Watching Stem Cells in Action

Some stem cells give rise to hundreds of daughter cells, and other stem cells barely ever divide. Why?

Novel mouse models and live imaging techniques have made it possible to record, while the mice are sleeping, what’s happening for example in their skin. The combination of these methods allows answering questions that scientists have asked for decades: how is the growth and maintenance of a healthy organ coordinated?

Valentina Greco (Assistant Professor at Yale University) and her team recorded how the stem cells, which are the cells responsible for the constant supply of new cells to maintain an organ, stay silent or get activated. An excellent model system for studying this stem cell dynamics is the hair follicle in the skin, since hair follicles are self-maintaining mini-organs and skin is easily accessible for microscopy.

Due to our newly launched seminar series called ‘Science and Career BioNuTalks’ at the Department for Biosciences and Nutrition (BioNut, Karolinska Institutet), I invited Valentina to give a seminar and to spend a day at our Department discussing science with colleagues, my team and me.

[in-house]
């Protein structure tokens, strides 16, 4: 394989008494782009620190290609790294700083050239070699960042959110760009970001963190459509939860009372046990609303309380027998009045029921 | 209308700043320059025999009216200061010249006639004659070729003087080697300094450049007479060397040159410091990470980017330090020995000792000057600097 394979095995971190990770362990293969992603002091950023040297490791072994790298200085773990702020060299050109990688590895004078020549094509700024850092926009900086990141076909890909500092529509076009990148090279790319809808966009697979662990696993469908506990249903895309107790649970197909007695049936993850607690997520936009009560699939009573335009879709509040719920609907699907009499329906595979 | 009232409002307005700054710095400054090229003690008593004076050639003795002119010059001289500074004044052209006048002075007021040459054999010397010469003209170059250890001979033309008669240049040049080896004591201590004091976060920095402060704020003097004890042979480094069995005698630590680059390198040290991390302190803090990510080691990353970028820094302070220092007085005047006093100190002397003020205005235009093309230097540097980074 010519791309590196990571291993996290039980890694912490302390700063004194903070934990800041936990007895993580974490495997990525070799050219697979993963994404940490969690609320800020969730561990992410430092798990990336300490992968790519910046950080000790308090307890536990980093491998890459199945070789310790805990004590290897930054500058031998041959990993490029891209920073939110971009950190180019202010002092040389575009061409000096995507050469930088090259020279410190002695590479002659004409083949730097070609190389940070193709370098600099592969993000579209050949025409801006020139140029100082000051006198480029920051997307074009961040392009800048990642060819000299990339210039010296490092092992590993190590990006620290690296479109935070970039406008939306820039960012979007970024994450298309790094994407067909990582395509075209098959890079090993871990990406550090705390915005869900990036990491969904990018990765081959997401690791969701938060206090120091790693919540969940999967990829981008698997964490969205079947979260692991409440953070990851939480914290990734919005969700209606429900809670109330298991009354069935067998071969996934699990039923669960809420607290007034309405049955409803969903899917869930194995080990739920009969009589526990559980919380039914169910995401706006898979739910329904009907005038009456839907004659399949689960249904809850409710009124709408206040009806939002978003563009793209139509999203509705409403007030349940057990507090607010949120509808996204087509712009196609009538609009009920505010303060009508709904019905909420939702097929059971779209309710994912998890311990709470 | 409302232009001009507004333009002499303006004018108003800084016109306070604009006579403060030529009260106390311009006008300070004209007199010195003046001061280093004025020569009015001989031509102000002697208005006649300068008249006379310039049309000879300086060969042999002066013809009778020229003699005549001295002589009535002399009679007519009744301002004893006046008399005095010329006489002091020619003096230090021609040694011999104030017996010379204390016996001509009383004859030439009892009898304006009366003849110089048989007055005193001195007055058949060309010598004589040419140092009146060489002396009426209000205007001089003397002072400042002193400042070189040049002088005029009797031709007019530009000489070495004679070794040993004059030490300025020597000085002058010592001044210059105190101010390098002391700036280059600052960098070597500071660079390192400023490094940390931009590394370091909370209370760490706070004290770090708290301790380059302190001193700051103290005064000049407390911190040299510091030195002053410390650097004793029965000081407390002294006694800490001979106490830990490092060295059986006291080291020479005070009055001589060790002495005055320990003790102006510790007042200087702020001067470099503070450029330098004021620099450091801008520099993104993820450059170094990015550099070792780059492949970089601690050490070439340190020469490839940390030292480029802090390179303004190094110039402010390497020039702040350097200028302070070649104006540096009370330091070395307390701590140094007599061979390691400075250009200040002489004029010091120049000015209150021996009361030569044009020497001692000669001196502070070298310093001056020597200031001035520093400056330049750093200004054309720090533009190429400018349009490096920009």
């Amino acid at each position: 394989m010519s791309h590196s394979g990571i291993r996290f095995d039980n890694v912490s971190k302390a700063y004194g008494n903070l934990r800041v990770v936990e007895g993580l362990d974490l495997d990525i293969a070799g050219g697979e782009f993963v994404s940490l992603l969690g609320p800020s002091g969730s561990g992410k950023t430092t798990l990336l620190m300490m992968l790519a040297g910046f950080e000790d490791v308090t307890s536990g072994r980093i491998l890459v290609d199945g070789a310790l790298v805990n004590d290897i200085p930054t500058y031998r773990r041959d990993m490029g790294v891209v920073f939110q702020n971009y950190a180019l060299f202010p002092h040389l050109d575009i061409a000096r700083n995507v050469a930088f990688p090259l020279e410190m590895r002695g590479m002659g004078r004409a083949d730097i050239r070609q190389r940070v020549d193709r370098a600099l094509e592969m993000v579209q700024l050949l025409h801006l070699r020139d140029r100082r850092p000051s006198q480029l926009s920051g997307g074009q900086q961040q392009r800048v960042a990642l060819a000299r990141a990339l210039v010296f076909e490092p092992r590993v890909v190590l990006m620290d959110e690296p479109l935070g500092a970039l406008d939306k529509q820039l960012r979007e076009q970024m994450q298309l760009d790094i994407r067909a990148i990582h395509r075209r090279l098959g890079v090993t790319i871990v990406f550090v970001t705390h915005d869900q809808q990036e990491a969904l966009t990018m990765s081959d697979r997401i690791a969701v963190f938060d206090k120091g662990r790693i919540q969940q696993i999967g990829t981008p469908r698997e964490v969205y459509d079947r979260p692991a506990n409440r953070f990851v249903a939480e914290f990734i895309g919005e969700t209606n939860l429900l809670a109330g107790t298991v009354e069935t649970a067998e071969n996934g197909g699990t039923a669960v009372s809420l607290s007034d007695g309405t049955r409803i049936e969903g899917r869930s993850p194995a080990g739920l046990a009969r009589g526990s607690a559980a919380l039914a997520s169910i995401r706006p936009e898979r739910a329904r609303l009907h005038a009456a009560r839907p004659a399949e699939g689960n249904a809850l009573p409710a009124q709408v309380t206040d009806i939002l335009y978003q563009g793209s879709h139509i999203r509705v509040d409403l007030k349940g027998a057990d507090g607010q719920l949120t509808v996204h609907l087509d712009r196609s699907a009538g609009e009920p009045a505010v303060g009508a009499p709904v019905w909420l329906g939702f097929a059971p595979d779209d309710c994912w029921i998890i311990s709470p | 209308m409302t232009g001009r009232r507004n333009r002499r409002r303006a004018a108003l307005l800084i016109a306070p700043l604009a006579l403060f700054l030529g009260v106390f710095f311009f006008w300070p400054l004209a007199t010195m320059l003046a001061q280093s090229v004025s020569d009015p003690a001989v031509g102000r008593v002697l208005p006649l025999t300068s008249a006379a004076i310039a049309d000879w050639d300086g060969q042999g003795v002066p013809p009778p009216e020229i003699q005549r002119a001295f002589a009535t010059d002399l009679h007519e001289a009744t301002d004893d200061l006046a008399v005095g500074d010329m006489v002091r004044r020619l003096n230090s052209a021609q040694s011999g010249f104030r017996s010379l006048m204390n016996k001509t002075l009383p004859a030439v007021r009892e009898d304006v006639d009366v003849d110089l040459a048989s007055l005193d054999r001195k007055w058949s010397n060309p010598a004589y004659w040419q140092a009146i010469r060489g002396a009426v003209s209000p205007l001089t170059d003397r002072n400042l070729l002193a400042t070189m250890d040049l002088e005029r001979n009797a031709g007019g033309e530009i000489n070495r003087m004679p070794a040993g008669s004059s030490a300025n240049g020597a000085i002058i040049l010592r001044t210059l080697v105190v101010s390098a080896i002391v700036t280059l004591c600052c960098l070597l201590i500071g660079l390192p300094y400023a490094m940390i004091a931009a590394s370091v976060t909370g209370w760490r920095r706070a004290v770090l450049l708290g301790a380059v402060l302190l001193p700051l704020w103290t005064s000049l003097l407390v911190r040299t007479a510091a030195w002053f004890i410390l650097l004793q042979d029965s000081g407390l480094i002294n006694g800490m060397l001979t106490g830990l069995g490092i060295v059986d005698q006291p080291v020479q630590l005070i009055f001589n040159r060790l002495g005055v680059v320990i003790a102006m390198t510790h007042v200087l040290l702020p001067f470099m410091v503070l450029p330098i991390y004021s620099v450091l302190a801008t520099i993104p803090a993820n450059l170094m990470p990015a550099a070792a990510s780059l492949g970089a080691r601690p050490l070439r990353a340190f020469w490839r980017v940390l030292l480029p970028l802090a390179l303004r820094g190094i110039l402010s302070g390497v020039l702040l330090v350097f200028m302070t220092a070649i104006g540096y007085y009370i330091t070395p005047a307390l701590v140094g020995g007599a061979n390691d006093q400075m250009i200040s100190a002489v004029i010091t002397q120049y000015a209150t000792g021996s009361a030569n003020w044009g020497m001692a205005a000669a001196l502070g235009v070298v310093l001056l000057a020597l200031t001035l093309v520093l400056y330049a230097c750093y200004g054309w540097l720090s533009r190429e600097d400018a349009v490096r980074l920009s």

The presentation was fantastic! Seeing the stem cells move, and seeing what they do during tissue renewal, is stunning! Her new data show that the actions stem cells take is highly dependent on the so-called microenvironment, the location where a stem cell resides. If a stem cell happens to change its location to a new place (e.g.: leaves the place where it is kept silent) – which can be just a few cell diameters away from the original place – this stem cell takes on a new task and now for example can contribute in active organ growth. These new insights – using live in-vivo microscopy – opens up a new horizon for a more general understanding of how organs can be maintained, and also emphasizes that the immediate microenvironment is crucial for stem cell behavior.

It was a truly inspiring day!


References to the work
Rompolas P, Mesa KR, Greco V. Spatial organization within a niche as a determinant of stem-cell fate. Nature. 2013 Oct 6. doi: 10.1038/nature12602.

Rompolas P, Deschene ER, Zito G, Gonzalez DG, Saotome I, Haberman AM, Greco V. Live imaging of stem cell and progeny behaviour in physiological hair-follicle regeneration. Nature. 2012 Jul 26;487(7408):496-9. doi: 10.1038/nature11218.